(page 2 of 2)
Also, the Jewish community had demanded the resignation of the director of a government-sponsored research institute who in January had referred to the 1941 deportation to Nazi-controlled territory of thousands of Jews who sought refuge in Hungary as “a police action against aliens.”
The government has not acceded to the Jewish community’s demands despite almost daily protests at the downtown Budapest site where the monument to the German occupation is being built. Protestors have left Holocaust memorabilia, written messages and other material spread out on a wide strip of sidewalk across the street.
Last week, Hungarian Prime Minister Viktor Orban rejected a call by 30 Jewish U.S. members of Congress to reconsider constructing the monument “against the wishes of the Hungarian Jewish community.”
It “is not a Holocaust memorial,” Orban said in a statement, but “a freedom-fighting people’s memorial of the pain of having its liberty crushed.”
In general elections in April, Orban’s center-right Fidesz party was re-elected, but one in five voters cast their ballots for the extreme right Jobbik party, notorious for its nationalist, anti-Roma policies and anti-Semitic rhetoric.
In May, Fidesz won more than 51 percent of the vote in elections for the European Parliament, with Jobbik finished second with nearly 15 percent. A recent Anti-Defamation League survey found that 41 percent of Hungarians hold anti-Semitic attitudes.
Still, Heisler suggested, the greatest challenges he faces are not related to the national political situation.
“My biggest problem is not Orban or Jobbik but reorganizing Mazsihisz and dealing with the weakness of the organization,” he said.
As the main Jewish umbrella group, Mazsihisz officially represents the interests of Hungarian Jewry to the government and is responsible for the annual distribution of millions of dollars of government subventions and Holocaust compensation funds to Jewish organizations.
Critics have long accused the group of being undemocratic and unrepresentative, and called for a reform of its financial and administrative operations.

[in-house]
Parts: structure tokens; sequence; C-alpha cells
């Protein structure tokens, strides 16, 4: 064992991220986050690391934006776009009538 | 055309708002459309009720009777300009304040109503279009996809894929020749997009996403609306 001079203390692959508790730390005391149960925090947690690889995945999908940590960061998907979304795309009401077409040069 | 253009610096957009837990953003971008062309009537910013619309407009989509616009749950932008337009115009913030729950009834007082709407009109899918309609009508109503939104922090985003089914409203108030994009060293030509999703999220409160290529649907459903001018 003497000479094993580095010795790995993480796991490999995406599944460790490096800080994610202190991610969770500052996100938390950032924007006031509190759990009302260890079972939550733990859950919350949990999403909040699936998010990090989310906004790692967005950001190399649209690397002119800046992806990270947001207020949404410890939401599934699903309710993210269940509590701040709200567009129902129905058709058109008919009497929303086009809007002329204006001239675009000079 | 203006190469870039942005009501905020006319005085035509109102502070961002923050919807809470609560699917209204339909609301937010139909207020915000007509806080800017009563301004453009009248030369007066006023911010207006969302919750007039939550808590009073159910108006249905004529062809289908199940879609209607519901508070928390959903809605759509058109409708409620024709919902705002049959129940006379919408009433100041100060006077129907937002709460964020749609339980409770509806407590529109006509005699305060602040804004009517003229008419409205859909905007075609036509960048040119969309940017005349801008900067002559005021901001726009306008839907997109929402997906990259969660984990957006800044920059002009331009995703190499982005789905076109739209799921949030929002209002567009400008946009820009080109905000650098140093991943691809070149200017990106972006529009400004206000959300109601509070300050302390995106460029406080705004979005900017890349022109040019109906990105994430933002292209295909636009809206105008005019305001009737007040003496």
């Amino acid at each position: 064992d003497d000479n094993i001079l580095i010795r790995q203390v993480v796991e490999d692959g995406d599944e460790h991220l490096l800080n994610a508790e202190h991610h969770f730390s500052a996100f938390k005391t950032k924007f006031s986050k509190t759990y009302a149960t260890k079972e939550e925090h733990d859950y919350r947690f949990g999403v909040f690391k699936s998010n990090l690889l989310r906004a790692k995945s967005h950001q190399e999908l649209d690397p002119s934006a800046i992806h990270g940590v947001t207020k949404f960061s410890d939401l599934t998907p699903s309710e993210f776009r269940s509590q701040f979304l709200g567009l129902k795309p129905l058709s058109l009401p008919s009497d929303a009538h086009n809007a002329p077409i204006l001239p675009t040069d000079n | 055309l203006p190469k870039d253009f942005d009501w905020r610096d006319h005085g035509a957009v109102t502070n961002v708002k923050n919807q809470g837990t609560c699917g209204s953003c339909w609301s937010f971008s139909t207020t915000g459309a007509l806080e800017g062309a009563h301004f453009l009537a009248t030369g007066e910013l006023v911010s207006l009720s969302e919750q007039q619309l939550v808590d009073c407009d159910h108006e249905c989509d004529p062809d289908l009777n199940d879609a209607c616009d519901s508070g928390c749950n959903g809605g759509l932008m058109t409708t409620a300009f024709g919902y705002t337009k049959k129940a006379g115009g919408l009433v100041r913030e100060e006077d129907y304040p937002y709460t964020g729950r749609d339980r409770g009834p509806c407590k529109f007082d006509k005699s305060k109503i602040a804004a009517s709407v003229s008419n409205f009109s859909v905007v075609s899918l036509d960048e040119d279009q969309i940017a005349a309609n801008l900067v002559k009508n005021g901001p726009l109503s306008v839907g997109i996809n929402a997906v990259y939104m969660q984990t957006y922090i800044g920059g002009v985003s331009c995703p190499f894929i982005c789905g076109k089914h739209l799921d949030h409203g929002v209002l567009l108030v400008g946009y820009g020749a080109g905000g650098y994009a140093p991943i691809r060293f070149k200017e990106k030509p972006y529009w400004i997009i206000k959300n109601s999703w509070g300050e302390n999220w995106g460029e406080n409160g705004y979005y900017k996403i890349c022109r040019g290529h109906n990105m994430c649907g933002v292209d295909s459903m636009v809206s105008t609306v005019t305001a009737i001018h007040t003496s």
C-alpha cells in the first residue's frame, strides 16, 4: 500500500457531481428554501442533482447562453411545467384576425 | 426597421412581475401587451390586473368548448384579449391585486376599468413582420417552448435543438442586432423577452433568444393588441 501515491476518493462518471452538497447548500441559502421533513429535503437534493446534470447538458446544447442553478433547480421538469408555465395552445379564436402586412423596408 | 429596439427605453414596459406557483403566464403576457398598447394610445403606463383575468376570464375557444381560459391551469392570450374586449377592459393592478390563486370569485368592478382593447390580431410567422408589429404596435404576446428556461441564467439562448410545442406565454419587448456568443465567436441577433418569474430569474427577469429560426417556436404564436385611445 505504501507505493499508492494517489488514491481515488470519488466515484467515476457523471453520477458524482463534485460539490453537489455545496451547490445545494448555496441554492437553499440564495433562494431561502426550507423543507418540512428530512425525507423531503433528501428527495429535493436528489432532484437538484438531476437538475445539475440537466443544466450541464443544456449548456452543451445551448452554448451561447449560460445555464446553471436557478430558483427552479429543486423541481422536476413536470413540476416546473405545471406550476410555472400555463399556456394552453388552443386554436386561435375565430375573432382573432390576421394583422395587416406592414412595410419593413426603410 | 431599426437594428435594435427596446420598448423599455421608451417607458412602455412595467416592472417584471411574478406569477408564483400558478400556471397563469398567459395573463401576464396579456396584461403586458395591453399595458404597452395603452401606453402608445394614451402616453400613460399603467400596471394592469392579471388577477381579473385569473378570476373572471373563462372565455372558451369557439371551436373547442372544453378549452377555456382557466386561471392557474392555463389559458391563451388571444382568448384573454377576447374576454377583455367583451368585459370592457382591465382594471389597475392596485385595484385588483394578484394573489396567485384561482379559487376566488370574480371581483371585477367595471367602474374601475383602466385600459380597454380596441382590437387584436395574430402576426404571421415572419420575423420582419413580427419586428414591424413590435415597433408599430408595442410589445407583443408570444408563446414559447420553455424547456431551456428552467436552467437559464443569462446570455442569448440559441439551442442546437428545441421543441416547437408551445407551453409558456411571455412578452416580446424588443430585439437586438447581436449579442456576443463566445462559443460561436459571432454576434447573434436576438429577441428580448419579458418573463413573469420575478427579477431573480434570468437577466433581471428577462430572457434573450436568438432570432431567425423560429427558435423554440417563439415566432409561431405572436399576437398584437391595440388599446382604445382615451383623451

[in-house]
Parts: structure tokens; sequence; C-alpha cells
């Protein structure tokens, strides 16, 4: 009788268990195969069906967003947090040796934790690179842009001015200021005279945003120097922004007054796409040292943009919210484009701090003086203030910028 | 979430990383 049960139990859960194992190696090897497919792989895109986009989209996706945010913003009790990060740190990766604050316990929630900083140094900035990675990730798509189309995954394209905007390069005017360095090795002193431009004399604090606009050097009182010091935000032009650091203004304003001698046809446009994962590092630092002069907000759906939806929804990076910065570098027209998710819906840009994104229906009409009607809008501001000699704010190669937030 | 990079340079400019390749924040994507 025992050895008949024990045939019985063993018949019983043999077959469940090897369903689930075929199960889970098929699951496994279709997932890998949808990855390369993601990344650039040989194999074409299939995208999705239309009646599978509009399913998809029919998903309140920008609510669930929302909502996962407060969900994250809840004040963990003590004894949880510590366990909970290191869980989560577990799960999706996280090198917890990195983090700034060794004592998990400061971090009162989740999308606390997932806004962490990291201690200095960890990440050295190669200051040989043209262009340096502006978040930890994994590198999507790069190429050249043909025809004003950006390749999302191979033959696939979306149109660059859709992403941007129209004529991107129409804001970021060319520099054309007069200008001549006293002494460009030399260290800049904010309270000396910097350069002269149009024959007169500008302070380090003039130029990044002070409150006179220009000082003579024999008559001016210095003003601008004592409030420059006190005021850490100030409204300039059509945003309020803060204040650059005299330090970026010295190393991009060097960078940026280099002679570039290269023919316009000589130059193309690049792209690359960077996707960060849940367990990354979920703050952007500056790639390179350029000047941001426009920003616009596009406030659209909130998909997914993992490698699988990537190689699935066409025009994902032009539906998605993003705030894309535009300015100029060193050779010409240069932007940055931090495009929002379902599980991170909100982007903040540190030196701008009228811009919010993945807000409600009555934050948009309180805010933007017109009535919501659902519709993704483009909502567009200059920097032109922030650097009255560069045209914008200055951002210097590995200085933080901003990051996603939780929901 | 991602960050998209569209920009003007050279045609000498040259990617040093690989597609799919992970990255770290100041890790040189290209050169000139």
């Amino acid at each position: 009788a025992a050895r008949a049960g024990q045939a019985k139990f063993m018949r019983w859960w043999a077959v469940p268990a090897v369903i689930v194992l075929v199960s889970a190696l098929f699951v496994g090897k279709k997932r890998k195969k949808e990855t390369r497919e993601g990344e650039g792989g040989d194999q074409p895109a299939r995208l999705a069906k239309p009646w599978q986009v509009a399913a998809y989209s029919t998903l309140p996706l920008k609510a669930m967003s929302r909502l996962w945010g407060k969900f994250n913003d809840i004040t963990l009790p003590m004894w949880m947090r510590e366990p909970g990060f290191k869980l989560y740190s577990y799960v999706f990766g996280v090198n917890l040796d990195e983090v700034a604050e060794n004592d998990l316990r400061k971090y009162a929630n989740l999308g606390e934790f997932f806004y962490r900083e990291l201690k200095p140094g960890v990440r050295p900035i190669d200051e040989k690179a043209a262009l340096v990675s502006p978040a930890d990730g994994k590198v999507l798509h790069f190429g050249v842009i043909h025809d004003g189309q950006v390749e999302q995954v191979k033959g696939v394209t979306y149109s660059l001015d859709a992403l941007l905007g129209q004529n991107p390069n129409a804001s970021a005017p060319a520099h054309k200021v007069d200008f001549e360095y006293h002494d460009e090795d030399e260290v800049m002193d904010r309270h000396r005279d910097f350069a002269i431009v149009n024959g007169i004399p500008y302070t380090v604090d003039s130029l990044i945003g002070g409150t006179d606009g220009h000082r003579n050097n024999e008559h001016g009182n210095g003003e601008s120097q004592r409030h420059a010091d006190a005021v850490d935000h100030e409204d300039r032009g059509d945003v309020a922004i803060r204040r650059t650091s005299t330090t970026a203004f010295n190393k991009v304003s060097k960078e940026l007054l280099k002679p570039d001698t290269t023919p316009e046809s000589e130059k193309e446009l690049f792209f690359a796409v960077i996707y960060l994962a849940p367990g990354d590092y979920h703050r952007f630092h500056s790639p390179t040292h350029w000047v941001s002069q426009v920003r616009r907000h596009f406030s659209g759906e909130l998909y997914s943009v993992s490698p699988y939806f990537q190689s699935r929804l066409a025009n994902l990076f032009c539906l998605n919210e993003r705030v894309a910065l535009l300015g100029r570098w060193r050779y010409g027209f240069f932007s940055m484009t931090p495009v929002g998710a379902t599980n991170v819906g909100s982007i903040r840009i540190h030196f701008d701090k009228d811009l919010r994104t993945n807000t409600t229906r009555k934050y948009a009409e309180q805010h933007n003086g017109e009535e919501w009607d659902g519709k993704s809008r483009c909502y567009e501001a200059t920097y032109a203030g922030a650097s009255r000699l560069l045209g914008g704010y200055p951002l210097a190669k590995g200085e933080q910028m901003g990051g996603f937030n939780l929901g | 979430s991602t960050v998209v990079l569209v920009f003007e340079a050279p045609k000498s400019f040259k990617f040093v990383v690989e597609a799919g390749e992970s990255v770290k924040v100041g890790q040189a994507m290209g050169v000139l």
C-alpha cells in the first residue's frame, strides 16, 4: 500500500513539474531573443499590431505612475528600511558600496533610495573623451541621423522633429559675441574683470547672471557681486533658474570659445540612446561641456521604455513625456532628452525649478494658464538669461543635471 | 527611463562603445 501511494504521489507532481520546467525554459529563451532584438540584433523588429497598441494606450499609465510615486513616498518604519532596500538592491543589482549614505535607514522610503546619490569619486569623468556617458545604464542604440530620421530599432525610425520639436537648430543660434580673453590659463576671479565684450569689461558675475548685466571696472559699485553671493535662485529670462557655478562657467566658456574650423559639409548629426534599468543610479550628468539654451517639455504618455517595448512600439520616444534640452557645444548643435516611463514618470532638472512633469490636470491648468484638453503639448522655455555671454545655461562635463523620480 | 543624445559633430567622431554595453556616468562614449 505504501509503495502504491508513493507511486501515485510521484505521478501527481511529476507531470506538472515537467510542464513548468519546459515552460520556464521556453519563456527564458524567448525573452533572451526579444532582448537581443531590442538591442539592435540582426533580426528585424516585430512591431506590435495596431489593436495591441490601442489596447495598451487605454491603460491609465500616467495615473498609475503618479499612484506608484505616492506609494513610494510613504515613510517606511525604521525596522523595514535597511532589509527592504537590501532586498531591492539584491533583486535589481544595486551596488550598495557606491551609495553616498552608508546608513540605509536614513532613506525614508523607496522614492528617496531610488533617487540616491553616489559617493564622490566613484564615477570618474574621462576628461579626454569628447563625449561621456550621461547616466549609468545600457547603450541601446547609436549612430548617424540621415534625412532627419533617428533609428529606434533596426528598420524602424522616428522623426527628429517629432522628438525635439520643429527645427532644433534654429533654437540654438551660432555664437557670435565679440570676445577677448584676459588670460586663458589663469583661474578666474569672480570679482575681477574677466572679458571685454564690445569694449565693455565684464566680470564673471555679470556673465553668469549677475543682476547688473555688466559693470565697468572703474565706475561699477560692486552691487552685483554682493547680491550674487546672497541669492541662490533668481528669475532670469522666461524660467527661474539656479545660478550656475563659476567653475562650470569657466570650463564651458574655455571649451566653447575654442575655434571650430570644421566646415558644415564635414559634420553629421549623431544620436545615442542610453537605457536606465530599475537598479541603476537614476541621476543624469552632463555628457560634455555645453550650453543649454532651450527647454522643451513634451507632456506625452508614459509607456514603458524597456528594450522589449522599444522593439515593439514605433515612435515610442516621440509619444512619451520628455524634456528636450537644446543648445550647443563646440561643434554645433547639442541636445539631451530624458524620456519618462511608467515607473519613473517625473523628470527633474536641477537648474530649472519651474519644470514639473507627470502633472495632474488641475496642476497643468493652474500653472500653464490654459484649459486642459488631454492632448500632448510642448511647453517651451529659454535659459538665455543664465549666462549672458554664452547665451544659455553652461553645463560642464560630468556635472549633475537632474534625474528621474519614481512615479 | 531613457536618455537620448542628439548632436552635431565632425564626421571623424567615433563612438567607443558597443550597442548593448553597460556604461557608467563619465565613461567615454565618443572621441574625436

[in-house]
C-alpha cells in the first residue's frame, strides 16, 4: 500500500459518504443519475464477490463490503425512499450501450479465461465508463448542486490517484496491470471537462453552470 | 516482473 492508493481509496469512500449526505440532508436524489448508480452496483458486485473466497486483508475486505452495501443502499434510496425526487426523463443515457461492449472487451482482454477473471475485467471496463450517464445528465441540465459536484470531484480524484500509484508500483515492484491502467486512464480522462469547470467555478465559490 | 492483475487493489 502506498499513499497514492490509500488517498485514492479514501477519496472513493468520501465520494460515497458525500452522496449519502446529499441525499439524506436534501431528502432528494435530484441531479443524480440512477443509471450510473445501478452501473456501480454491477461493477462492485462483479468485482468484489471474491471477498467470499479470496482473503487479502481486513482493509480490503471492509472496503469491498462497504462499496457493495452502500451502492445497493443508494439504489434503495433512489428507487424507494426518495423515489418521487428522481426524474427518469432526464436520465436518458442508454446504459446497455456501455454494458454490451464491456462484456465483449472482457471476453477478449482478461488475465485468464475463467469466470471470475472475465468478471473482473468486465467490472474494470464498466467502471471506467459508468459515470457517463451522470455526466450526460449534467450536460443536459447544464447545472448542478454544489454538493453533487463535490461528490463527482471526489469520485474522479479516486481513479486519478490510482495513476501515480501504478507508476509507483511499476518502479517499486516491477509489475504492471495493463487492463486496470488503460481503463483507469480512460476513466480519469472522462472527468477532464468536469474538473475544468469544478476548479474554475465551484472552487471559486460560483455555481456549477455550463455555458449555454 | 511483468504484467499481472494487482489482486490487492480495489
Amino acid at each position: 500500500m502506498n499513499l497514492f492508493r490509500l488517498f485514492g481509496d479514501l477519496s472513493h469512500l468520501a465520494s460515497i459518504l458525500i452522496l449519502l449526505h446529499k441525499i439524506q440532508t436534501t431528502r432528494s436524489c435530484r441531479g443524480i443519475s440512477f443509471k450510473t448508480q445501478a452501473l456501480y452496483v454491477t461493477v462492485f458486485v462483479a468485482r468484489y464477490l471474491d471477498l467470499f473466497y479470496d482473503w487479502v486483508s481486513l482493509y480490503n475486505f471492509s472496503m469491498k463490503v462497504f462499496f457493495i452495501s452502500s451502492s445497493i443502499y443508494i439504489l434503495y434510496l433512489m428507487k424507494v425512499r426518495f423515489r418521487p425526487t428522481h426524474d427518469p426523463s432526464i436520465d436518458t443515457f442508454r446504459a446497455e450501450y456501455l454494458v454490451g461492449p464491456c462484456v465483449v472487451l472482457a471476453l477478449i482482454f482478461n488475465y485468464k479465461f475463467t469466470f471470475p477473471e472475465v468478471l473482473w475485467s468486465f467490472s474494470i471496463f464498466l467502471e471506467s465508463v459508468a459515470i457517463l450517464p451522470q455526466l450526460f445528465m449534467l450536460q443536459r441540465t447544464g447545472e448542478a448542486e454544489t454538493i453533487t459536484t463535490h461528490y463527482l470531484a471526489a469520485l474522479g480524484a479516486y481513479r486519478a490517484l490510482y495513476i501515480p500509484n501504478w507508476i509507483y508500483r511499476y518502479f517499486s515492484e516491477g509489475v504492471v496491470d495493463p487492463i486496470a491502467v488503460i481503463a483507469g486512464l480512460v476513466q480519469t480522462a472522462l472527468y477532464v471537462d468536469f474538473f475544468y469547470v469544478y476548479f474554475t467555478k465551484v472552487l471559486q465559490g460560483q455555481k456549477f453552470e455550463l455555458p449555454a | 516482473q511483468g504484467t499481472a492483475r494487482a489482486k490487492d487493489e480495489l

“The level of mistrust of Mazsihisz is high,” Heisler said. “We have to change this.”
Heisler said a recent operational review showed large-scale flaws in in the management of the organization, which employs nearly 1,000 people, and an economic audit revealed “very serious problems.”
He acknowledged, too, that he faced opposition in his hopes to “open the umbrella wider” to allow Hungary’s small Reform Jewish congregations, which are not recognized by Mazsihisz, to join.
“Mazsihisz is a big organization with huge infrastructure,” he said. “If these changes can’t be made, we are on a slippery slope.”
Most of Memento70’s 35 member groups are Jewish community or cultural groups that come under the Mazsihisz umbrella. They include most of the mainstream Jewish organizations that had won the government’s Holocaust commemoration grants.
The Memento70 campaign is raising money for projects including the construction of Holocaust memorials, cleaning up Jewish cemeteries, book publications, educational initiatives, and commemorative performances, exhibitions and concerts.
By early June, Memento70 had amassed more than 3,600 Facebook followers but had collected only $38,400 from 374 donors – just 4 percent of its $957,500 target.
Many of the donations, Memento70 spokeswoman Antonia Szenthe noted, had come from donors with limited means who simply wanted to show support.
“A poor Roma community in a village got together and sent us the equivalent of $25,” she said. “It’s not much money, but it really meant something.”
While the campaign is still far short of its fundraising goals, Szenthe cast the effort in a positive light.
“There has never before been a fundraising alliance like this,” she said. “It is a very new thing. Fundraising as such has never happened here. Begging, yes. But not fundraising.”